Exports to China boost trade surplus
Exports of milk powder, logs and meat to China continue to rocket, with sales to that country alone up $259 million in February - 49 per cent - compared with the same month last year.
The total value of all exported goods rose $290m (8 per cent) to $3.9 billion in February 2013, led by rising sales to China, Statistics New Zealand said today.
As a result, New Zealand ran a trade surplus of more than $400m in February.
"Milk powder, pine logs, and sheepmeat led the rise in exports to China," Statistics NZ's industry and labour statistics manager Louise Holmes-Oliver said.
"China drove the overall rise in exports."
The increase was led by whole milk powder, up $106m (80 per cent), with quantities almost twice as much as a year ago. Radiata logs were up $43m and sheepmeat was up $38m on a year ago.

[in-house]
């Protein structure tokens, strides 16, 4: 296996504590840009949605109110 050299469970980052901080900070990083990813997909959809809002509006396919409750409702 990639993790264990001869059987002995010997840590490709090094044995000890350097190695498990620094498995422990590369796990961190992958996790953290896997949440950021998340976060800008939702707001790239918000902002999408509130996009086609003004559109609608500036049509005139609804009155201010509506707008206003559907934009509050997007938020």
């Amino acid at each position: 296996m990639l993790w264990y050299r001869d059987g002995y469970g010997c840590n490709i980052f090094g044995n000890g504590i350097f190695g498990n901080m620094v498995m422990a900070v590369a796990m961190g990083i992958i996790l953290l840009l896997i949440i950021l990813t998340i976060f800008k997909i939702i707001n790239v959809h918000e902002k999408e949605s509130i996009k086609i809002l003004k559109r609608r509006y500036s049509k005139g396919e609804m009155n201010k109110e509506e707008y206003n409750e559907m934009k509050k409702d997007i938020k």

The value of imported goods rose $86m (2.5 per cent) to $3.5b. Consumer goods led the rise, up $90m, while capital goods like machinery and equipment fell $29m.
The trade balance for February 2013 was a surplus of $414m (11 per cent of exports). February months have been in surplus since 2007.
After removing seasonal effects, exports increased 16 per cent in February 2013, compared with January 2013. Milk powder, butter, and cheese led the rise. Seasonally adjusted imports rose 3.9 per cent in February 2013.
For the year ended February 2013, there was an annual trade deficit of $1.1b (2.4 per cent of exports). Eight of the last 10 February years have had trade deficits, but there were surpluses in the February 2011 and February 2012 years.